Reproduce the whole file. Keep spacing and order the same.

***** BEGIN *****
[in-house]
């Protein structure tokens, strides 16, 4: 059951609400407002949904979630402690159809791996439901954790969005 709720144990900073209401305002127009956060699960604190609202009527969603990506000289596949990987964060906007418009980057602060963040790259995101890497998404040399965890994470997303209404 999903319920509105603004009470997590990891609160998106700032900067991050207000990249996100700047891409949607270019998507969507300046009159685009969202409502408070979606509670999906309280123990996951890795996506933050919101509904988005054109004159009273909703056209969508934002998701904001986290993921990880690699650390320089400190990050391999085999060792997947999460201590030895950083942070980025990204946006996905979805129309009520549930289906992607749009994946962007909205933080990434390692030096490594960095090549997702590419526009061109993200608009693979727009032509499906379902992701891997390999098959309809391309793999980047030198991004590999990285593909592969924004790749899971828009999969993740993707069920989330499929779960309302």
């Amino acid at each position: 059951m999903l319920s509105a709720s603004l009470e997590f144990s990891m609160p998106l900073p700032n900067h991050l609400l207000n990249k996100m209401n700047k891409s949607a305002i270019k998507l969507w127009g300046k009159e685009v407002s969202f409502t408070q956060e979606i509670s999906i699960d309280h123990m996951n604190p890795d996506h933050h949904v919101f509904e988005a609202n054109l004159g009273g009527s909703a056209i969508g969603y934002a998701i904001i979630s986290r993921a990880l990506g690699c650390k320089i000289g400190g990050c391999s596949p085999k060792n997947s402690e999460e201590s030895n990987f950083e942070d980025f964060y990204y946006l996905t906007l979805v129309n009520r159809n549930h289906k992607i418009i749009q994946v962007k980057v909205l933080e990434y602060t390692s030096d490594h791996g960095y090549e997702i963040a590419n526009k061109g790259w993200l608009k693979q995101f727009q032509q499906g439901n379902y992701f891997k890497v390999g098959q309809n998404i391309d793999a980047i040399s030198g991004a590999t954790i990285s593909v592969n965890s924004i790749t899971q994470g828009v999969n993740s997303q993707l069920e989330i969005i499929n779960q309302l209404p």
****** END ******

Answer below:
[in-house]
């Protein structure tokens, strides 16, 4: 059951609400407002949904979630402690159809791996439901954790969005 709720144990900073209401305002127009956060699960604190609202009527969603990506000289596949990987964060906007418009980057602060963040790259995101890497998404040399965890994470997303209404 999903319920509105603004009470997590990891609160998106700032900067991050207000990249996100700047891409949607270019998507969507300046009159685009969202409502408070979606509670999906309280123990996951890795996506933050919101509904988005054109004159009273909703056209969508934002998701904001986290993921990880690699650390320089400190990050391999085999060792997947999460201590030895950083942070980025990204946006996905979805129309009520549930289906992607749009994946962007909205933080990434390692030096490594960095090549997702590419526009061109993200608009693979727009032509499906379902992701891997390999098959309809391309793999980047030198991004590999990285593909592969924004790749899971828009999969993740993707069920989330499929779960309302």
């Amino acid at each position: 059951m999903l319920s509105a709720s603004l009470e997590f144990s990891m609160p998106l900073p700032n900067h991050l609400l207000n990249k996100m209401n700047k891409s949607a305002i270019k998507l969507w127009g300046k009159e685009v407002s969202f409502t408070q956060e979606i509670s999906i699960d309280h123990m996951n604190p890795d996506h933050h949904v919101f509904e988005a609202n054109l004159g009273g009527s909703a056209i969508g969603y934002a998701i904001i979630s986290r993921a990880l990506g690699c650390k320089i000289g400190g990050c391999s596949p085999k060792n997947s402690e999460e201590s030895n990987f950083e942070d980025f964060y990204y946006l996905t906007l979805v129309n009520r159809n549930h289906k992607i418009i749009q994946v962007k980057v909205l933080e990434y602060t390692s030096d490594h791996g960095y090549e997702i963040a590419n526009k061109g790259w993200l608009k693979q995101f727009q032509q499906g439901n379902y992701f891997k890497v390999g098959q309809n998404i391309d793999a980047i040399s030198g991004a590999t954790i990285s593909v592969n965890s924004i790749t899971q994470g828009v999969n993740s997303q993707l069920e989330i969005i499929n779960q309302l209404p």